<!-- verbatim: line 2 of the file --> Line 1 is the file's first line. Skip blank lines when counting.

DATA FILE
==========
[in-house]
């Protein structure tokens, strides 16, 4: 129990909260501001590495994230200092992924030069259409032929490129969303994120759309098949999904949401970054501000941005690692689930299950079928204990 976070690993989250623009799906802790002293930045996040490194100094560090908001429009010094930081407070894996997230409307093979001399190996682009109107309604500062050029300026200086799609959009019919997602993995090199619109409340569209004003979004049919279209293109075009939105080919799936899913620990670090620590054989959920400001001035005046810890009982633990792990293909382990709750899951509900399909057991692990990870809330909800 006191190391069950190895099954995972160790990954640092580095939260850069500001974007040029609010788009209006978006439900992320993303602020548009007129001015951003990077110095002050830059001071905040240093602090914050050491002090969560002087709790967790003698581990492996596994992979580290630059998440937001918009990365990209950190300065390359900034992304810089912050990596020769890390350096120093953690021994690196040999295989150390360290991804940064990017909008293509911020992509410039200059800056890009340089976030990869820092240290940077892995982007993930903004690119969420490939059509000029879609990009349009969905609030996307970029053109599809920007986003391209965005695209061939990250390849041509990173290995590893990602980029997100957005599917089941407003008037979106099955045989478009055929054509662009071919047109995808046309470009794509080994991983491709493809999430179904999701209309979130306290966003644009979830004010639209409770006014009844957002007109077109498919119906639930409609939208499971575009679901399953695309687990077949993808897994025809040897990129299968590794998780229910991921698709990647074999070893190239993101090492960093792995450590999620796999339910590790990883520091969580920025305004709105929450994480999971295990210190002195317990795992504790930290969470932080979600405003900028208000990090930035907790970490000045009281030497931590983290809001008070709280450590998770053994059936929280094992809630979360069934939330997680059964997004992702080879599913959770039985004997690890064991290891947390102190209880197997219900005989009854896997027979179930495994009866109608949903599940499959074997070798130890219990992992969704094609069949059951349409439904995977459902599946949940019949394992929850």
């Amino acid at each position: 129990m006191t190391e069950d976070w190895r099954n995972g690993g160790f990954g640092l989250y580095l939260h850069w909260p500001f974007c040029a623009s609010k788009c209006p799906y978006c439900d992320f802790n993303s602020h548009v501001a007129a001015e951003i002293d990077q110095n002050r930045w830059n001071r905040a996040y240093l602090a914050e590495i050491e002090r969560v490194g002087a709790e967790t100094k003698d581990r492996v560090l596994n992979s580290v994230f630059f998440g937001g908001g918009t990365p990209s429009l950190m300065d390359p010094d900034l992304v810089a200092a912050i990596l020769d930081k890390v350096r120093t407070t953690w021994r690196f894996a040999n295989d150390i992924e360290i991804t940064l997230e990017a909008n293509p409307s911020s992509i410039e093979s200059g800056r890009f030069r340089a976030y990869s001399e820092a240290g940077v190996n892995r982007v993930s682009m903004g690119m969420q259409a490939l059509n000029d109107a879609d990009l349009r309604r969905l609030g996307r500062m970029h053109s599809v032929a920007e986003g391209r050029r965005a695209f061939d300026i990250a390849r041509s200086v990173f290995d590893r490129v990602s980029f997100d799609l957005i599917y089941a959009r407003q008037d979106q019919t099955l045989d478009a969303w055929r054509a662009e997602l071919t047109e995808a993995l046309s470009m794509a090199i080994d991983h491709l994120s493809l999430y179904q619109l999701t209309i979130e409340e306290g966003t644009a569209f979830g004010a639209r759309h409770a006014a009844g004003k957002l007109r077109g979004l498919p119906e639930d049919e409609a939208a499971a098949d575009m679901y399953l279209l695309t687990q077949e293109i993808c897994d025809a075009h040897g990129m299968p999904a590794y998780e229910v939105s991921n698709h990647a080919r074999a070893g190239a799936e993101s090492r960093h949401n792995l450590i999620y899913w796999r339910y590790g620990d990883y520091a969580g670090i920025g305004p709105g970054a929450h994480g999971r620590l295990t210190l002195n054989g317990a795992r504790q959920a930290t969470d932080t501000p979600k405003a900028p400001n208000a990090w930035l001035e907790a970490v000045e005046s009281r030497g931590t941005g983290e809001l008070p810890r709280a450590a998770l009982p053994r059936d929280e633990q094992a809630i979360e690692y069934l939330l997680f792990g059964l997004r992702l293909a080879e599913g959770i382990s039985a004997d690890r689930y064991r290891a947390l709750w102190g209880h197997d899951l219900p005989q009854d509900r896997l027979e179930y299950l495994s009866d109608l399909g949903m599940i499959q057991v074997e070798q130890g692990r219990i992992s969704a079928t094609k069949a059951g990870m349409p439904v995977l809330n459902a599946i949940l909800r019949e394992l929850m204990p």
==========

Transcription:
């Protein structure tokens, strides 16, 4: 129990909260501001590495994230200092992924030069259409032929490129969303994120759309098949999904949401970054501000941005690692689930299950079928204990 976070690993989250623009799906802790002293930045996040490194100094560090908001429009010094930081407070894996997230409307093979001399190996682009109107309604500062050029300026200086799609959009019919997602993995090199619109409340569209004003979004049919279209293109075009939105080919799936899913620990670090620590054989959920400001001035005046810890009982633990792990293909382990709750899951509900399909057991692990990870809330909800 006191190391069950190895099954995972160790990954640092580095939260850069500001974007040029609010788009209006978006439900992320993303602020548009007129001015951003990077110095002050830059001071905040240093602090914050050491002090969560002087709790967790003698581990492996596994992979580290630059998440937001918009990365990209950190300065390359900034992304810089912050990596020769890390350096120093953690021994690196040999295989150390360290991804940064990017909008293509911020992509410039200059800056890009340089976030990869820092240290940077892995982007993930903004690119969420490939059509000029879609990009349009969905609030996307970029053109599809920007986003391209965005695209061939990250390849041509990173290995590893990602980029997100957005599917089941407003008037979106099955045989478009055929054509662009071919047109995808046309470009794509080994991983491709493809999430179904999701209309979130306290966003644009979830004010639209409770006014009844957002007109077109498919119906639930409609939208499971575009679901399953695309687990077949993808897994025809040897990129299968590794998780229910991921698709990647074999070893190239993101090492960093792995450590999620796999339910590790990883520091969580920025305004709105929450994480999971295990210190002195317990795992504790930290969470932080979600405003900028208000990090930035907790970490000045009281030497931590983290809001008070709280450590998770053994059936929280094992809630979360069934939330997680059964997004992702080879599913959770039985004997690890064991290891947390102190209880197997219900005989009854896997027979179930495994009866109608949903599940499959074997070798130890219990992992969704094609069949059951349409439904995977459902599946949940019949394992929850």